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Part 1: Evidence-Based Facility Design Using Transforming Care at the Bedside Principles

Originally Published:
2015
Key Point Summary
Key Point Summary Author(s):
Pati, Sipra
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Key Concepts/Context

A western academic hospital reexamined its design strategy when after three years of building a new facility they had to plan for a new facility to meet their patient capacity. Using a combination of the principles of Transforming Care at the Bedside (TCAB) and Evidence-Based Design (EBD), an interdisciplinary team presented design recommendations. This article (Part 1) describes the how the teams used TCAB and EBD to make these recommendations. 

Objectives

Although the overall objective was to make EBD recommendations within the framework of TCAB principles, each of the four teams had their own objective – to design:

  1. Features that provide safe and reliable care for patients
  2. A work environment that satisfies and supports team vitality and effectiveness
  3. A workplace that enhances patient- and family-centered care
  4. A work environment that increases value-added time clinical nurses spend at the bedside.
Methods

The process to achieve the above objectives began with the constitution of four teams, each with an objective that focused on the four major categories of the TCAB framework. One team member was assigned to be the liaison between all teams. Comprehensive literature review was the main methodology used by the teams. Other methods included a qualitative staff survey and expert opinion. Team members included educators, directors, managers, clinical nurses, interdisciplinary members, and patient representatives. Each team discussed the data from the evidence and reviewed design details before preparing a report for the other TCAB teams. All teams met 16 times before submitting the final recommendations ranked by priority.

Design Implications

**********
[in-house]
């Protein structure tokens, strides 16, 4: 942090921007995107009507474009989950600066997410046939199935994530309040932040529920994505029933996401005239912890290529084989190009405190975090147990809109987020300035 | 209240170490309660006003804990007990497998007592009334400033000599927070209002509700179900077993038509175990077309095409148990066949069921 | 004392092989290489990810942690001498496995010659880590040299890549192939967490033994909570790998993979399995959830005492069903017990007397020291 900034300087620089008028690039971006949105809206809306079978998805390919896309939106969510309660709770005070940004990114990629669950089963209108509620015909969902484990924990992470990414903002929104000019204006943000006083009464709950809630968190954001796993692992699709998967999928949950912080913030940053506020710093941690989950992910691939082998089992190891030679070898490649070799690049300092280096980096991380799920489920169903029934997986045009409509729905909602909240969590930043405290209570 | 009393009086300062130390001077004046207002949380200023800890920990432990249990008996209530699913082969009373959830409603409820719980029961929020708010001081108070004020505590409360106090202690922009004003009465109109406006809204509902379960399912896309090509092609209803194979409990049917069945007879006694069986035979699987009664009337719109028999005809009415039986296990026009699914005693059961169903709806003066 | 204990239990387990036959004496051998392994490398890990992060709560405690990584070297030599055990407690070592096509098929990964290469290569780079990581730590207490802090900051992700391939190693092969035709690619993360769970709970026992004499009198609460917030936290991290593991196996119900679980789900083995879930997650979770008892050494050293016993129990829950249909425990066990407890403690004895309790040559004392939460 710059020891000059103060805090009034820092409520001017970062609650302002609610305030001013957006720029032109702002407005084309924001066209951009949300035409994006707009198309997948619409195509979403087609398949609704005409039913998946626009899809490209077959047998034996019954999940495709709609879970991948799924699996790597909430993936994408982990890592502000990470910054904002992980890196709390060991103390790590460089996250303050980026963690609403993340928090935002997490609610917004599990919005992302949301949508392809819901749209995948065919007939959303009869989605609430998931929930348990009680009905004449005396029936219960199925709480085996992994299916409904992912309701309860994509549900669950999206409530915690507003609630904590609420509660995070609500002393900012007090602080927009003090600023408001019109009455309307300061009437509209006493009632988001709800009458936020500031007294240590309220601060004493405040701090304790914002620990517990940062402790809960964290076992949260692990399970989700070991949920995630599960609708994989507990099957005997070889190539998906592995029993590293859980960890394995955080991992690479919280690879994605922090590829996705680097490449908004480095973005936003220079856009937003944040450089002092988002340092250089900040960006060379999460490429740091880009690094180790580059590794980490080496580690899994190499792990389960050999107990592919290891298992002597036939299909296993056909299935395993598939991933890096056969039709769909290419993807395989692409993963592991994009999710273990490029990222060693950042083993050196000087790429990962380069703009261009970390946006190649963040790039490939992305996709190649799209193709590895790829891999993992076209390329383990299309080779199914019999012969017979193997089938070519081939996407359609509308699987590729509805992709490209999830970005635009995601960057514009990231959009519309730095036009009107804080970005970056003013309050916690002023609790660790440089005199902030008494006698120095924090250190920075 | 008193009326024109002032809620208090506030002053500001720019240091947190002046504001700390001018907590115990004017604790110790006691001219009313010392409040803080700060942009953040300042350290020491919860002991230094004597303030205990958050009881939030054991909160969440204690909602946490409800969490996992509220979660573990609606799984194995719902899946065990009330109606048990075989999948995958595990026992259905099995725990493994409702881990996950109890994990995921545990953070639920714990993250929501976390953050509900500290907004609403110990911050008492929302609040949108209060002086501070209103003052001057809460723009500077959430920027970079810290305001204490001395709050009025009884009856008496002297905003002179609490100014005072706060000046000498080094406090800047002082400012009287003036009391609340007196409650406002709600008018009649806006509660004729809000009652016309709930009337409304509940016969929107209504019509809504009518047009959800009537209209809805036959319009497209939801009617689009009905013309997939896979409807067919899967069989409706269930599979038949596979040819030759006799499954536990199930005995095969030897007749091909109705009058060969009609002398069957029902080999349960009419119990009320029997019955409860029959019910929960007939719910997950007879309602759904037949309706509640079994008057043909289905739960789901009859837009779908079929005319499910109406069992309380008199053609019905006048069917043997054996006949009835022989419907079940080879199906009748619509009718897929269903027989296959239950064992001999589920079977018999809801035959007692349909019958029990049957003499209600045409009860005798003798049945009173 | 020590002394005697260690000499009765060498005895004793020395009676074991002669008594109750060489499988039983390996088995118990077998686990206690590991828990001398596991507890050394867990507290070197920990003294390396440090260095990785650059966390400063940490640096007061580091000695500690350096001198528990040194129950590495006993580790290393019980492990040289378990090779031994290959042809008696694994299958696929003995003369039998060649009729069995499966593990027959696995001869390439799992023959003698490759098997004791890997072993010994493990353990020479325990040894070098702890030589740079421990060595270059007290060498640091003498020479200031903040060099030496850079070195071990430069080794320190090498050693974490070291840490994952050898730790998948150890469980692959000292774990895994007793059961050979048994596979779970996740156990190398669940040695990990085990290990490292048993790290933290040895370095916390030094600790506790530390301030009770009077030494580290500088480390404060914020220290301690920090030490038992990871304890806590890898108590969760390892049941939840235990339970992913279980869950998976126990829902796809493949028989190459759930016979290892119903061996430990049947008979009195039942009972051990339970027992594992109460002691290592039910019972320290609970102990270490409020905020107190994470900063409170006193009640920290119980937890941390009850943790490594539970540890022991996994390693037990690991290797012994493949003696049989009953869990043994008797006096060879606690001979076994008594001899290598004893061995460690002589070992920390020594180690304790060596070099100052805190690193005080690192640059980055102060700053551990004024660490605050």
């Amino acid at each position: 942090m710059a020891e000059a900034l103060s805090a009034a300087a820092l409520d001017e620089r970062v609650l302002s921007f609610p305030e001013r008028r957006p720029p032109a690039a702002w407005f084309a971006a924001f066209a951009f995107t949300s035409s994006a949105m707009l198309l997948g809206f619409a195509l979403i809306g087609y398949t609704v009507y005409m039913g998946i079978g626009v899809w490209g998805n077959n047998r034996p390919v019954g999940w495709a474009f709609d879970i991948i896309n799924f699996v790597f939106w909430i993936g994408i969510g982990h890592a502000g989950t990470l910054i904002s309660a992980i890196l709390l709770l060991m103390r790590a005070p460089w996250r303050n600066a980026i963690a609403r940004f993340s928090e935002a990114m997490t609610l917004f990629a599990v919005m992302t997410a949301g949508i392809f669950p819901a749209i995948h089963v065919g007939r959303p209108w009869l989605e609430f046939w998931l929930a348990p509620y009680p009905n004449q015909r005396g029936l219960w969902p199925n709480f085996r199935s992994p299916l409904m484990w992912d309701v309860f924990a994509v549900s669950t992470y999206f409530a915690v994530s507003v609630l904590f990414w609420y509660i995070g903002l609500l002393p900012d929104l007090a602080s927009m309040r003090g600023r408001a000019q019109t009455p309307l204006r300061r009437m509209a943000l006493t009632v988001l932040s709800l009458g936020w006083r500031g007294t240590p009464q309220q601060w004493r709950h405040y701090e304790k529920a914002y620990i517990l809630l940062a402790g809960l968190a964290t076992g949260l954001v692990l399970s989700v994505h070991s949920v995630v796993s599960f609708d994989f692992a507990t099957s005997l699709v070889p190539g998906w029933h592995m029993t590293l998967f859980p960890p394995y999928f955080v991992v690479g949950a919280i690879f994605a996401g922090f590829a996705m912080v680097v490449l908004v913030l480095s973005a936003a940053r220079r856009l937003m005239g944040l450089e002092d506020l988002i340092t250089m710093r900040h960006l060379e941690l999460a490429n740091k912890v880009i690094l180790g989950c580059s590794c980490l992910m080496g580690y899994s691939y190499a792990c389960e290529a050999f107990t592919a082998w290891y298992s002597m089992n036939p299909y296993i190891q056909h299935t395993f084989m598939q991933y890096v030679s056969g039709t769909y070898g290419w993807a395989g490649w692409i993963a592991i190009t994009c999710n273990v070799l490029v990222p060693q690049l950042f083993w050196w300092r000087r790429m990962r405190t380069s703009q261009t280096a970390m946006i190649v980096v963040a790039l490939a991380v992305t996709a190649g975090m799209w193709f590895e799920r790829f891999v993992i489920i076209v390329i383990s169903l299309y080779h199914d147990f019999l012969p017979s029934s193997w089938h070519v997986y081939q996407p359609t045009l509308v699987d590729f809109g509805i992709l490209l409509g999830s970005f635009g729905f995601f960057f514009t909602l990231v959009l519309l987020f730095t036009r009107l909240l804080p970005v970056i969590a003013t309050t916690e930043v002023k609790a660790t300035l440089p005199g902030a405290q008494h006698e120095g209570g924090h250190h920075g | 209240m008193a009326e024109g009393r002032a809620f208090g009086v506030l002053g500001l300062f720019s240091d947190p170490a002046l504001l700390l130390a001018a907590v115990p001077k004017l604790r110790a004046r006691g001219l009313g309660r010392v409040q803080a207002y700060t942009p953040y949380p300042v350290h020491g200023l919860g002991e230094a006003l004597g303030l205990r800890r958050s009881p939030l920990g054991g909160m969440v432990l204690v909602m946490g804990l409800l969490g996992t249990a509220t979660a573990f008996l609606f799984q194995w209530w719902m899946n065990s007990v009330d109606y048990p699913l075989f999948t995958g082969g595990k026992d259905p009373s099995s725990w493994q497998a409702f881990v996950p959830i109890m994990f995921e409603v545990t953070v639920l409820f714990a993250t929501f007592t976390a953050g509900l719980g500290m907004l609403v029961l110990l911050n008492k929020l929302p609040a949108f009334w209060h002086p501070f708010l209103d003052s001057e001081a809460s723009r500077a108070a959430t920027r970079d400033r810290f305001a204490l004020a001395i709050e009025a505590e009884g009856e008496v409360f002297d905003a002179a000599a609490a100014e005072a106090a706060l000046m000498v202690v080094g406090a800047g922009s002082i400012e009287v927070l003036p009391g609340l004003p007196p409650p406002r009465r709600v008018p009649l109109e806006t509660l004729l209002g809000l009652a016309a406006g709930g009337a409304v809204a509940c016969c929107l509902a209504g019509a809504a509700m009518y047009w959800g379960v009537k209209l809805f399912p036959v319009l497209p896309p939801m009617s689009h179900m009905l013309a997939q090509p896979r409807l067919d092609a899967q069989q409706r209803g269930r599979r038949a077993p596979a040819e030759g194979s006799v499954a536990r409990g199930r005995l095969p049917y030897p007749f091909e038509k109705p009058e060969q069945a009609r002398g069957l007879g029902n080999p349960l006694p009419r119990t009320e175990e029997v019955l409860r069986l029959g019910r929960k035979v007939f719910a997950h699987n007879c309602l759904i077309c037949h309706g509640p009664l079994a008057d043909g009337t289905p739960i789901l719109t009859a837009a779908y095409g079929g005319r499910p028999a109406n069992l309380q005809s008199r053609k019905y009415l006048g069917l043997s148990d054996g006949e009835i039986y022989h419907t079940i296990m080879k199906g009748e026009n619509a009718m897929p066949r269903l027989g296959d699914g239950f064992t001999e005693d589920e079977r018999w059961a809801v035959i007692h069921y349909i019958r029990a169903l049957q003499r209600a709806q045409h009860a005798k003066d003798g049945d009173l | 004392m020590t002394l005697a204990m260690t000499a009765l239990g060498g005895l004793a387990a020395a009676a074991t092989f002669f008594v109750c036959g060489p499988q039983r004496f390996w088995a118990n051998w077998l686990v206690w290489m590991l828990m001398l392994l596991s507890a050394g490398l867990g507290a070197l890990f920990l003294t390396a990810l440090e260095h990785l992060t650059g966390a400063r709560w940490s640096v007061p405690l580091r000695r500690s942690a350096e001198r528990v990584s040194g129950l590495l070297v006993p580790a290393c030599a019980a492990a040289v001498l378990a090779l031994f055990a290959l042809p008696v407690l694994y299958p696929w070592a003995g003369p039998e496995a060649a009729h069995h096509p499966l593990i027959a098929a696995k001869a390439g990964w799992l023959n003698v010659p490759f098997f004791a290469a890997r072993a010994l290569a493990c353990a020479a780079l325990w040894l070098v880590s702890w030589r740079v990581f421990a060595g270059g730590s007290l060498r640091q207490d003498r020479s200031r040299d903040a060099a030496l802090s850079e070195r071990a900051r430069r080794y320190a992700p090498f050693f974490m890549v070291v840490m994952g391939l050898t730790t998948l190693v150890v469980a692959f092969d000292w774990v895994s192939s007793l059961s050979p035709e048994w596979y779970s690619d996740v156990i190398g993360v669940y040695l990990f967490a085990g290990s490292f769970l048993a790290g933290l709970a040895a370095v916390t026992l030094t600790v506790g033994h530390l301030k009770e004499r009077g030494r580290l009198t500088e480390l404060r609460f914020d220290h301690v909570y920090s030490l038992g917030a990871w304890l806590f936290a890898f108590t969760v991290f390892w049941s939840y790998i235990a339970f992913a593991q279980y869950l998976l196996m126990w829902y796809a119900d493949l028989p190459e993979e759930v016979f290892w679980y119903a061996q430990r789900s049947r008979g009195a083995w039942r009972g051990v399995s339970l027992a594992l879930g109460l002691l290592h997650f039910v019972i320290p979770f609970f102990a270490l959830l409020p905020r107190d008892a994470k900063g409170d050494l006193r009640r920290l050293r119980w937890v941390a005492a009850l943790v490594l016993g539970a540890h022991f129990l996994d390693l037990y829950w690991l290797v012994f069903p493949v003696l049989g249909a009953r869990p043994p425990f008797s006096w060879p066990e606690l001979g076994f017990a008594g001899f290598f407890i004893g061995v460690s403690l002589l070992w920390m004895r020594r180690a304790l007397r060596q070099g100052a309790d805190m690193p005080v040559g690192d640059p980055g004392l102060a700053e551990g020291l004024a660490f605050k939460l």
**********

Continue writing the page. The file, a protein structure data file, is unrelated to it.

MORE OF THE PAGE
The design recommendations emanating from this research are as follows: Unit: To have its own supply medication room, soiled utility room, linen and oxygen closets, and charting areas. Single patient rooms: May be configured into 3 zones – patient, clinician and family. Include natural lighting, large windows, and wide window sills in patient zone; couch and wireless access in family zone; and wall-mounted computer and personal protective equipment in clinician zone. Other design recommendations include computers to be designed/placed to make possible interaction between clinician and patient, alcove window work areas, patient beds and headwalls adjacent to bathroom, handrails leading to bathroom, dimmer switches, whiteboards for communication, and sound-reduction floor tiles and sound-absorbent ceiling tiles. Bathrooms: The doorways of private bathrooms should be large enough to accommodate medical equipment; floors should have non-skid tiles and be graduated in shower; include wall-mounted shower benches, motion detector lights, and adequate counter space. Bariatric rooms: Equip with ceiling lifts and bariatric-sized beds. Hallways: May be carpeted, designed for visibility of all rooms, have alcoves for storage of medical equipment, and hand-hygiene dispensers. Equipment rooms: May be designed to accommodate oversized equipment, have more red outlets, counter space, dry erase boards, windows in doors, and may be located nearer soiled utility rooms. Supply and medication rooms: Should be paired to have partial divider and 2-point entry with badge access, adequate counter space, standardization of drawers, cabinets, open shelving, computers & work areas, and bright lighting. Soiled utility rooms: Should be large to hold all carts and buckets, have adequate counter space and outlets, and windows in door. Staff work areas: Should address privacy for multiple disciplines, have dedicated space for physicians, and ability to view radiology films. Break rooms: Each floor should have a staff break room separate from locker rooms, which should be carpeted. There should be staff bathrooms and showers on every floor. Family waiting area: Should include restrooms, vending, wireless facilities, and a solarium with views and no electronics. Private consult rooms: Should be located near family waiting area, social worker office, and PACS imaging. Other: Intermittent bright light for night shift, ceiling lifts or infrastructure in all rooms, location of light switches standardized across the hospital